What could be more gratifying than a friend becoming a friend with another of one’s friends? So it is when we learn a much-admired writer has among his favorite writers one of our favorites: Herman Melville loved the works of Charles Lamb.
On May 1, 1850, recently returned from a visit to England and the Continent, Melville wrote to Richard Henry Dana Jr., who had written a letter of introduction to Edward Moxon, his publisher in England, and given it to Melville before his departure. Moxon was Lamb’s friend and publisher, and in London gave his American visitor The Works of Charles Lamb (1848) and Thomas N. Talfourd’s Final Memorials of Charles Lamb (1848). Melville writes to Dana:
“But knowing the nature of these foggy English, &; that they are not altogether impenetrable, I began a sociable talk, and happening to make mention of Charles Lamb, and alluding to the warmth of feeling with which that charming punster is regarded in America, Mr Moxon brightened up—grew cordial—hearty;--&; going into the heart of the matter—told me that he (Lamb) was the best fellow in the world to `get drunk with’ (I use his own words) &; that he had many a time put him to bed. He concluded by offering to send me a copy of his works (not Moxon’s poetry, but Lamb’s prose) which I have by me, now. It so happened, that on the passage over, I had found a copy of Lamb in the ship’s library--&; not having previously read him much, I dived into him, &; was delighted—as every one must be with such a rare humorist &; excellent hearted man. So I was very sincere with Moxon, being fresh from Lamb.”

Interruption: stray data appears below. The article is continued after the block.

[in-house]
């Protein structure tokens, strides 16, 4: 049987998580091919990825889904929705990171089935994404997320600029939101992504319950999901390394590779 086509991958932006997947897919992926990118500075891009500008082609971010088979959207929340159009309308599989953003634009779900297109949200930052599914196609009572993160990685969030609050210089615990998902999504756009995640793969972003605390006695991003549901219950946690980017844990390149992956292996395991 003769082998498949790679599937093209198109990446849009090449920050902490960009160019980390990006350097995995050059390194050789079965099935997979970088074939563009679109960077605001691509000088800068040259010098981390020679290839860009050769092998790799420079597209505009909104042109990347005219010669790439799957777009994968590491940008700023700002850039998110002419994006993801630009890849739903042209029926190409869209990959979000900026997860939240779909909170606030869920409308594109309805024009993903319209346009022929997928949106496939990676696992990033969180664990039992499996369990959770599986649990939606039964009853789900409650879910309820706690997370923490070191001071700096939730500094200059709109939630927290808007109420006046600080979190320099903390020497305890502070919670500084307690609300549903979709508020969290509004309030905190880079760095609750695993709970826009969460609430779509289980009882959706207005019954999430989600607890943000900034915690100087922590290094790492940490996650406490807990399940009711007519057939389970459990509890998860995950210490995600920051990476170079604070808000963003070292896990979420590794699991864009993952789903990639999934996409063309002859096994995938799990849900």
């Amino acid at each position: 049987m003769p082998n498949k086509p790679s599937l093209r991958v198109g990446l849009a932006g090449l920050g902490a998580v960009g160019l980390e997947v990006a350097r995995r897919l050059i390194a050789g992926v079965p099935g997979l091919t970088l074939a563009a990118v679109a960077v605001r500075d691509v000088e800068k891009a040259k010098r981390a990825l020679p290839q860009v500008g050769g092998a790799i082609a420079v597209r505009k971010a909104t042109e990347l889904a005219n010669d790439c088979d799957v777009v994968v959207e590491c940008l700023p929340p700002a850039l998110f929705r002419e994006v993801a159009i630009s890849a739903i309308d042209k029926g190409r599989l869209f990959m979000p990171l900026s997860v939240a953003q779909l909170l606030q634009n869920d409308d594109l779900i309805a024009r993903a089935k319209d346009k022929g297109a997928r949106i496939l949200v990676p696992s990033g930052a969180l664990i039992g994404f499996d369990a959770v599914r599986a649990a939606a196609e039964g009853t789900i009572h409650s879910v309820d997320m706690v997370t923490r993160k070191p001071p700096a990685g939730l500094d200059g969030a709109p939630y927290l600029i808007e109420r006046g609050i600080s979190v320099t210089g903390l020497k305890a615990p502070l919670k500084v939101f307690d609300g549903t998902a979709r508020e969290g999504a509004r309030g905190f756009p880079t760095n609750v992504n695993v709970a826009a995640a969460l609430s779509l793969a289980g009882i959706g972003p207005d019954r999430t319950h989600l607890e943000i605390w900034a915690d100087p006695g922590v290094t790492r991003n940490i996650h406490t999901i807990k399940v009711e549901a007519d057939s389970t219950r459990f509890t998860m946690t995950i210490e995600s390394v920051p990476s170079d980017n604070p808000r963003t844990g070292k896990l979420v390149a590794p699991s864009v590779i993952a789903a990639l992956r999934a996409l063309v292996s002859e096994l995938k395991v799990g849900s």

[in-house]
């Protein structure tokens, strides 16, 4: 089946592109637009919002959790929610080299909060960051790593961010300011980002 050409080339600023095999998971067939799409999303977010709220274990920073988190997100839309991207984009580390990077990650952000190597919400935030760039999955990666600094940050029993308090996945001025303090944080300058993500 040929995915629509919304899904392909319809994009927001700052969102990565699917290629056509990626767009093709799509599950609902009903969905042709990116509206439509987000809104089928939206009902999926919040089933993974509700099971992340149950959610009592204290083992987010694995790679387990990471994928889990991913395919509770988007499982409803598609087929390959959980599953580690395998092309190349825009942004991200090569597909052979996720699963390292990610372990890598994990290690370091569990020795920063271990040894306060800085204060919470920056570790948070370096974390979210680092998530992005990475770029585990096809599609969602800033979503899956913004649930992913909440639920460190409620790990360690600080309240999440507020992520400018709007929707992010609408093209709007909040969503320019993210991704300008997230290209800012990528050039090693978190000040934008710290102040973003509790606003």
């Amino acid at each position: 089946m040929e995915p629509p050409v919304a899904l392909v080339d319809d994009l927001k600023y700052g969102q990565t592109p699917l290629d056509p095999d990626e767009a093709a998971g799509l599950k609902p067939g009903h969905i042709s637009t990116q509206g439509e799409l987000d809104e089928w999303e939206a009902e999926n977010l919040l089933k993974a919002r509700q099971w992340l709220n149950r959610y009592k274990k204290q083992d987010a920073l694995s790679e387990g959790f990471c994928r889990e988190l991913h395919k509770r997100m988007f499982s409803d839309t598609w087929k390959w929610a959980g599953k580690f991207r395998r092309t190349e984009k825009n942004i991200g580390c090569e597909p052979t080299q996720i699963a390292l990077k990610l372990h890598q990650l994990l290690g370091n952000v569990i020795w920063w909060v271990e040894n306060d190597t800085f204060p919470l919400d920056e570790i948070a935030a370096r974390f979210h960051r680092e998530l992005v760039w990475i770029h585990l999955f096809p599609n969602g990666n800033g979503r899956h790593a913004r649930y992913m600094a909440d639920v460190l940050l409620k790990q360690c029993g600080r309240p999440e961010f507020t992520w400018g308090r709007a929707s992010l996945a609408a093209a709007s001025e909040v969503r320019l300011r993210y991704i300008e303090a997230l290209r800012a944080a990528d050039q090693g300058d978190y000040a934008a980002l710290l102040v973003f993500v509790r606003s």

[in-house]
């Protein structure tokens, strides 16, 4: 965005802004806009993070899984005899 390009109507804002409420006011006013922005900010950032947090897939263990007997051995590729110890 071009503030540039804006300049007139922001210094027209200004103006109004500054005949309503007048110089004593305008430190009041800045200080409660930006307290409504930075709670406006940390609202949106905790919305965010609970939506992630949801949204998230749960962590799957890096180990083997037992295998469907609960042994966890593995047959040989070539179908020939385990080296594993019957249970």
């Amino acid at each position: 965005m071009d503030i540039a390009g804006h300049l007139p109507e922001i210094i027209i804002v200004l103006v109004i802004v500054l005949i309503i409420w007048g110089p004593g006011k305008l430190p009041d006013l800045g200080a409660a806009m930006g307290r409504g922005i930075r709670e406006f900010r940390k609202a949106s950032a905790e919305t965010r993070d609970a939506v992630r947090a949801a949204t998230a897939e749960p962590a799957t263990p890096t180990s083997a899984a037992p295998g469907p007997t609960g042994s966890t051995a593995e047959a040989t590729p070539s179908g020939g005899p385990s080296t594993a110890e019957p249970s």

[From Correspondence, Vol. 14 of The Writings of Herman Melville, edited by Lynn North, 1993.]
We understand Melville’s fondness for Lamb. Both were “punsters” and otherwise comically disposed, albeit in different keys. Both fashioned a rich prose gumbo and reveled in the prose of Burton, Browne and Coleridge. Both knew suffering and loss. Among the epigraphs Melville appends to Moby-Dick (he calls them “Extracts”) are six lines from Lamb’s “Triumph of the Whale”:
“Io! Paean! Io! sing
To the funny people's King.
Not a mightier whale than this
In the vast Atlantic is;
Not a fatter fish than he
Flounders round the polar sea.”
Within months of reading Lamb and meeting Moxon, Melville was writing Moby-Dick. Lamb worked in the accounts department of the East India Company for thirty-three years, an experience he writes about in “The Superannuated Man” (The Last Essays of Elia, 1833). I fancy that the dedication Melville gives to “Etymology (Supplied by a Late Consumptive Usher to a Grammar School)” at the start of Moby-Dick is a stylized portrait of Lamb:
“The pale Usher--threadbare in coat, heart, body, and brain; I see him now. He was ever dusting his old lexicons and grammars, with a queer handkerchief, mockingly embellished with all the gay flags of all the known nations of the world. He loved to dust his old grammars; it somehow mildly reminded him of his mortality.”
Might Bartleby have something in him of Lamb?